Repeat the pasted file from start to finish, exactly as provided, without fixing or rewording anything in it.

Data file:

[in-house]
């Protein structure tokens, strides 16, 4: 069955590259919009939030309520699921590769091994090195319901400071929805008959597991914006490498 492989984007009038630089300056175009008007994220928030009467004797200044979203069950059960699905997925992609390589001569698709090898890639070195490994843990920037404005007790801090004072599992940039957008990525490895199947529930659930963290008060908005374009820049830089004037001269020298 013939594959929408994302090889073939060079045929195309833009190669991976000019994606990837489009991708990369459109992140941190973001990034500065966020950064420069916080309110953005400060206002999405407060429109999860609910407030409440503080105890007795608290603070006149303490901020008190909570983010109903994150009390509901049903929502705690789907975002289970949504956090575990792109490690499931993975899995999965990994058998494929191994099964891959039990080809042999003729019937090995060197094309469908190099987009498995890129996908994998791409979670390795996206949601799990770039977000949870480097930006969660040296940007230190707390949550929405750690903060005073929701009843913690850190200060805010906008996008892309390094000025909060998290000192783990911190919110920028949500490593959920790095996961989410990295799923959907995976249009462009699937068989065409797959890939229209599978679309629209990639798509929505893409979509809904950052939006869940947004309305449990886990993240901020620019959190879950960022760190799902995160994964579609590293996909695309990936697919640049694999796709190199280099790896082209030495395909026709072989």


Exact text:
[in-house]
């Protein structure tokens, strides 16, 4: 069955590259919009939030309520699921590769091994090195319901400071929805008959597991914006490498 492989984007009038630089300056175009008007994220928030009467004797200044979203069950059960699905997925992609390589001569698709090898890639070195490994843990920037404005007790801090004072599992940039957008990525490895199947529930659930963290008060908005374009820049830089004037001269020298 013939594959929408994302090889073939060079045929195309833009190669991976000019994606990837489009991708990369459109992140941190973001990034500065966020950064420069916080309110953005400060206002999405407060429109999860609910407030409440503080105890007795608290603070006149303490901020008190909570983010109903994150009390509901049903929502705690789907975002289970949504956090575990792109490690499931993975899995999965990994058998494929191994099964891959039990080809042999003729019937090995060197094309469908190099987009498995890129996908994998791409979670390795996206949601799990770039977000949870480097930006969660040296940007230190707390949550929405750690903060005073929701009843913690850190200060805010906008996008892309390094000025909060998290000192783990911190919110920028949500490593959920790095996961989410990295799923959907995976249009462009699937068989065409797959890939229209599978679309629209990639798509929505893409979509809904950052939006869940947004309305449990886990993240901020620019959190879950960022760190799902995160994964579609590293996909695309990936697919640049694999796709190199280099790896082209030495395909026709072989």